All bunnies have a unique personality and character, but there are some common rabbit behaviors and body language that every rabbit has. Rabbits communicate how they are feeling with sounds and noise - but it's not just noise and sounds - it's rabbit talk!
Rabbits also communicate with body language to express how they are feeling. When bringing your new rabbit home, it can take a while before it feels comfortable enough to settle in and show a full range of behaviors. But over time, you will understand all behaviors and body language that your bunny displays. Here are the most common rabbit noises and sounds to help you understand if your rabbit is happy, excited, unhappy, or uncomfortable.
Some of the noises you will hear and what they mean are:
- Clucking is a soft, gentle noise that sounds almost like a hiccup.
- Growling is a common sound with many animals, and rabbits growl for the same reason - to warn you that they are unhappy.
- Grunting means it is angry and feels threatened, and sometimes will charge at you, nip, or bite.
- Hissing means your rabbit is VERY unhappy.
- Loud teeth-grinding indicates that the rabbit is in pain or is ill. Take your bunny to a rabbit veterinarian if you hear loud teeth grinding.
- Purring is the same sound cats make when happy and contented.
- Sighing means your rabbit is happy and contented. (Have you ever heard a dog sigh?)
- Screaming is a distress noise for rabbits, always investigate this sound!
- Sneezing and Coughing (snuffles) is not serious if it happens once in a while. But if it continues take your rabbit to the veterinarian.
- Soft teeth-grinding noises are when they softly grind their teeth when content (like when you are petting them).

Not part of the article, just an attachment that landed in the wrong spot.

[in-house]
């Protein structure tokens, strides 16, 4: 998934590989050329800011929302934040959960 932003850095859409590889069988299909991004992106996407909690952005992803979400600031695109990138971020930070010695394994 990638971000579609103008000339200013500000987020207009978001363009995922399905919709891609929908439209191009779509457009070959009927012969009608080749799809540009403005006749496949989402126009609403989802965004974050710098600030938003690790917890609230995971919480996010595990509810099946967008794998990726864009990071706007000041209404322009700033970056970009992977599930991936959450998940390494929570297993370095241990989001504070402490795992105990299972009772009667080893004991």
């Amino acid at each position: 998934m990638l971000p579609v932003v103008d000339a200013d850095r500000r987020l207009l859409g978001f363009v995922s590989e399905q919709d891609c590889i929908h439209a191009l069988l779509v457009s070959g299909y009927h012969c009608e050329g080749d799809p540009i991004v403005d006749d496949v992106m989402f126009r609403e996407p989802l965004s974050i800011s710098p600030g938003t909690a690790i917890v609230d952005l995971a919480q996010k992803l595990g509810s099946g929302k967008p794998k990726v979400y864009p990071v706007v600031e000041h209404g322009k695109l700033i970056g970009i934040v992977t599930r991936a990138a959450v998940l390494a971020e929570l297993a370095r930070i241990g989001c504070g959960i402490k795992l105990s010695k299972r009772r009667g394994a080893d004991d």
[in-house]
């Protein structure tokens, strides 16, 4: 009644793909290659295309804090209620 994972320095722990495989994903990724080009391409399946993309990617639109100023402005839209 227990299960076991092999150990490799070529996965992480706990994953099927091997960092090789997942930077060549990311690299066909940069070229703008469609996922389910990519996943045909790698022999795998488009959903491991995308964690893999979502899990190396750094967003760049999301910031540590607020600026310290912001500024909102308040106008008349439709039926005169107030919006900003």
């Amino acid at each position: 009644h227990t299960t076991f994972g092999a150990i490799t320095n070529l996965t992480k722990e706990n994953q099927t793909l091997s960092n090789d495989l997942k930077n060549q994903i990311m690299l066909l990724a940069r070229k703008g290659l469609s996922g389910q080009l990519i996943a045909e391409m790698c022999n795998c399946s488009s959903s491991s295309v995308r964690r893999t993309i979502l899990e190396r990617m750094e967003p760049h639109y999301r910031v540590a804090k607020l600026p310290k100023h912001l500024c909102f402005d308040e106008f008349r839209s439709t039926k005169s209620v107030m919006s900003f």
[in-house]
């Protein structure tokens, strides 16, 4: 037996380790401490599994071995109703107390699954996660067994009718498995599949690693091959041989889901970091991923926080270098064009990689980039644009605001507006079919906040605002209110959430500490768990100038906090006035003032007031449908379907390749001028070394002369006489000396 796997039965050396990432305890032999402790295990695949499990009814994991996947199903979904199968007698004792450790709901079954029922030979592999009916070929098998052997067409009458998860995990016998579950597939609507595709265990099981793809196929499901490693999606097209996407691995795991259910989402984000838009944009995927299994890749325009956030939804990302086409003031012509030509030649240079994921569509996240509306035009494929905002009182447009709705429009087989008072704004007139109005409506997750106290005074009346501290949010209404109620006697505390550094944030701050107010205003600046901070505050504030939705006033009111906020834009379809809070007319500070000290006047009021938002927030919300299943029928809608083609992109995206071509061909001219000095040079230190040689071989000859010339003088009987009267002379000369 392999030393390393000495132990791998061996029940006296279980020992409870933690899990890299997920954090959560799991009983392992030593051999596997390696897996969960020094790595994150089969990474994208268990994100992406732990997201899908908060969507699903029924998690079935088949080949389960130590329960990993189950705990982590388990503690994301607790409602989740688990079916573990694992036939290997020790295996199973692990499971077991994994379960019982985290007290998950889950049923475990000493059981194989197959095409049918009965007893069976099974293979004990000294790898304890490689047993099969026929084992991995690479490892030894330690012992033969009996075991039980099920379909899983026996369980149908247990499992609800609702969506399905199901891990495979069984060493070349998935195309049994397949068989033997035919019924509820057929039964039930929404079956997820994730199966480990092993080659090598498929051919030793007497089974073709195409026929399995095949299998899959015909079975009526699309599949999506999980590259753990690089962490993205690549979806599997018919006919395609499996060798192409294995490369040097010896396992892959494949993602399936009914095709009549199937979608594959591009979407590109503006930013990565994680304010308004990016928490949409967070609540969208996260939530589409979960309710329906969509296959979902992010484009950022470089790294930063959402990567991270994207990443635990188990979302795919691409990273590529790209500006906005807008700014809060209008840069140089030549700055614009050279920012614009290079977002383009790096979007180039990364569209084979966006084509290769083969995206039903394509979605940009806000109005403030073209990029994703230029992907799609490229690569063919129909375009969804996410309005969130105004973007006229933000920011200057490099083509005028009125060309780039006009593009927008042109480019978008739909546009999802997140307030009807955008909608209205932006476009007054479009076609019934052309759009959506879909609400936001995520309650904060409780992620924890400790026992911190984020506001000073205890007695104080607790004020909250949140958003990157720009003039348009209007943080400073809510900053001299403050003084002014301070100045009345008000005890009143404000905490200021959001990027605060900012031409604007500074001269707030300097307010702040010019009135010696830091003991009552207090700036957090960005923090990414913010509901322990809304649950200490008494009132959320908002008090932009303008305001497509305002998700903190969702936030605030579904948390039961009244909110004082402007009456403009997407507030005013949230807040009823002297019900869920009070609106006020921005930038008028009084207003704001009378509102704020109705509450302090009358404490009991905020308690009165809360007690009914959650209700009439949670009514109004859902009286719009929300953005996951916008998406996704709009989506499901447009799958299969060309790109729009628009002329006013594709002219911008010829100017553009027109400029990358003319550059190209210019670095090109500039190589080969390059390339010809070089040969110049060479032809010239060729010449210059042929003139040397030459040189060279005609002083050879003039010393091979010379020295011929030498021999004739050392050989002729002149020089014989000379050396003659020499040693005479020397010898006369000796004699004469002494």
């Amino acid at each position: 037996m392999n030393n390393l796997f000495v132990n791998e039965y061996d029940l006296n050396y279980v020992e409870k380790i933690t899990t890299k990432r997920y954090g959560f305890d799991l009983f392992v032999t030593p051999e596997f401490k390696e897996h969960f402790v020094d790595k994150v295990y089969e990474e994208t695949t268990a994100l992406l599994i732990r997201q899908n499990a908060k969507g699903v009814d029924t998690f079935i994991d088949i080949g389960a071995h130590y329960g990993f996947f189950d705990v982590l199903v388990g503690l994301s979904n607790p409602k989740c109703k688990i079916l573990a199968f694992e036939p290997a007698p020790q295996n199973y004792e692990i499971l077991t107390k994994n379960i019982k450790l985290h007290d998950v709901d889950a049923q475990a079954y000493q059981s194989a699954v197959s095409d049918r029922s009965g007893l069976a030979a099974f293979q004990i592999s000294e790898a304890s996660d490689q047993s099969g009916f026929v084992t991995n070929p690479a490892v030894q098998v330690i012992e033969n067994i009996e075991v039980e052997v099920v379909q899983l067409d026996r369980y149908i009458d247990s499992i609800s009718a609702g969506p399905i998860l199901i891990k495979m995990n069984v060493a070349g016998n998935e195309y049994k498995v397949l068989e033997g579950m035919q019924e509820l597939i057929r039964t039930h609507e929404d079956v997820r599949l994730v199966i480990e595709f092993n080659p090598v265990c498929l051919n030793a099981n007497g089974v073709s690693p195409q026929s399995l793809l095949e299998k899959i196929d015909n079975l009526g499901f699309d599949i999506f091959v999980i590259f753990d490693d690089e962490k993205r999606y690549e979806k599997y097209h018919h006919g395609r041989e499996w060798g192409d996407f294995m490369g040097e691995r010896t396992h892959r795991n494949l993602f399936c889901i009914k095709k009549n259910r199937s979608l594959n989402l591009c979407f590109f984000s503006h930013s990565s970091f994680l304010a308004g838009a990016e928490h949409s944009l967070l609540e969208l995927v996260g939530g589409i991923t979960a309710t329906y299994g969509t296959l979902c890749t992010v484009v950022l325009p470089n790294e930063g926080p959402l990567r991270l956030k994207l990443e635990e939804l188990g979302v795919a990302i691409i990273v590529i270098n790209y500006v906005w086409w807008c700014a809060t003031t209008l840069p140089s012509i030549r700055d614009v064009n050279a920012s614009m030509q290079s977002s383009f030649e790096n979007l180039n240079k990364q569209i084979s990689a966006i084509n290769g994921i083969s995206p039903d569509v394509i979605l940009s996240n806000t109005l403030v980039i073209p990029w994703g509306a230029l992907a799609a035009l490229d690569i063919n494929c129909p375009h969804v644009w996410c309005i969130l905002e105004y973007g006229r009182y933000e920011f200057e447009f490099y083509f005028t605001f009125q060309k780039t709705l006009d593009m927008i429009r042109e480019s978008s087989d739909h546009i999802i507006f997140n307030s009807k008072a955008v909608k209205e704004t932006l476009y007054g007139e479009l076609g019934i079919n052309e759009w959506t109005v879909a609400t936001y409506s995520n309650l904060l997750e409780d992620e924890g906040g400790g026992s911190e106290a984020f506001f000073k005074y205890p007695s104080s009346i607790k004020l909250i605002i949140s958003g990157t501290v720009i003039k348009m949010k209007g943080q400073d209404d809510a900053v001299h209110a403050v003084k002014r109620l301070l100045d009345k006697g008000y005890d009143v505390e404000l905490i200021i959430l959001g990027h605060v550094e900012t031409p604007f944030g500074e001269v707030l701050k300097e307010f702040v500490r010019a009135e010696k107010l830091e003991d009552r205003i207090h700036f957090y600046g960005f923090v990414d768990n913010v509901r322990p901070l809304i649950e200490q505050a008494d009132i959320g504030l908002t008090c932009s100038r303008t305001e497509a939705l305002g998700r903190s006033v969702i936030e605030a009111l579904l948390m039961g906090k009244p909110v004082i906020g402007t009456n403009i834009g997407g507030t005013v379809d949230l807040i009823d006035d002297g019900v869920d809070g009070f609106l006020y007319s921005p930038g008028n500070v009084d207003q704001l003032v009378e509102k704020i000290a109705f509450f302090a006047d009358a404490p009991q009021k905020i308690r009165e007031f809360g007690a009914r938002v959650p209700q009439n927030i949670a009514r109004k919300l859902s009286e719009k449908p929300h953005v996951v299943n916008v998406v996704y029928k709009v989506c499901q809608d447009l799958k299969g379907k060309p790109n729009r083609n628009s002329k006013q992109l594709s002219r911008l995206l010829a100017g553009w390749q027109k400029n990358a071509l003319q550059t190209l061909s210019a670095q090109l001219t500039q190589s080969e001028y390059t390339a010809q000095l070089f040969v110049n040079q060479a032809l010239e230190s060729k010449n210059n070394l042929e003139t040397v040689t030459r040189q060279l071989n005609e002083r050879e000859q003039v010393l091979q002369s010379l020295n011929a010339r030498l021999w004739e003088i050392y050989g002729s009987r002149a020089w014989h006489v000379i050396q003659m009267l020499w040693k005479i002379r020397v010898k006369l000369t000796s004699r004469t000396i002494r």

- Squealing means your rabbit is really unhappy and in discomfort. It's not a common noise so investigate if you hear it.
- Teeth Grinding usually happens when your rabbit is in discomfort or pain.
- Wheezing means your rabbit is having a hard time breathing. This can be a result of a simple respiratory infection (like a cold) or something more serious. Take your bunny to the veterinarian.
No, it is not a baby pacifier. Did you know your rabbit can be an acrobat? Binkies are so fast (like a fraction of a second), so you might miss it if you're not watching your bunny. A binky can take place after a running start, or it might take place with a sudden quick leap while it twists its body and head in opposite directions while in mid-air, before falling to the ground. Sometimes a binky will just be a simple jump to the side. At any rate, when your bun is binkying it is super happy and in a safe space where they have no fear of predators. Your bunny may binky many times in succession. Sometimes people call it a "bunny dance".
There is another kind of binky called the "half binky", "ear flick", or "head flick". A half binky is when your bunny will twist or turn his head sideways and flick or wiggle its ears, without the jump in a full binky. This is also a very happy bunny!
Do Rabbits Binky in the Wild?
Wild rabbits do binky from time to time but they don't do it because they are happy or excited. Binkying for wild rabbits is a defense mechanism that makes it more difficult for predators to catch them, and they run away in a zig-zag motion.
Things Rabbits Do
Rabbits have a lot of behaviors and body language quirks. What do different types of bunny behavior, postures, and actions mean? Here's a guide to some common bunny behaviors.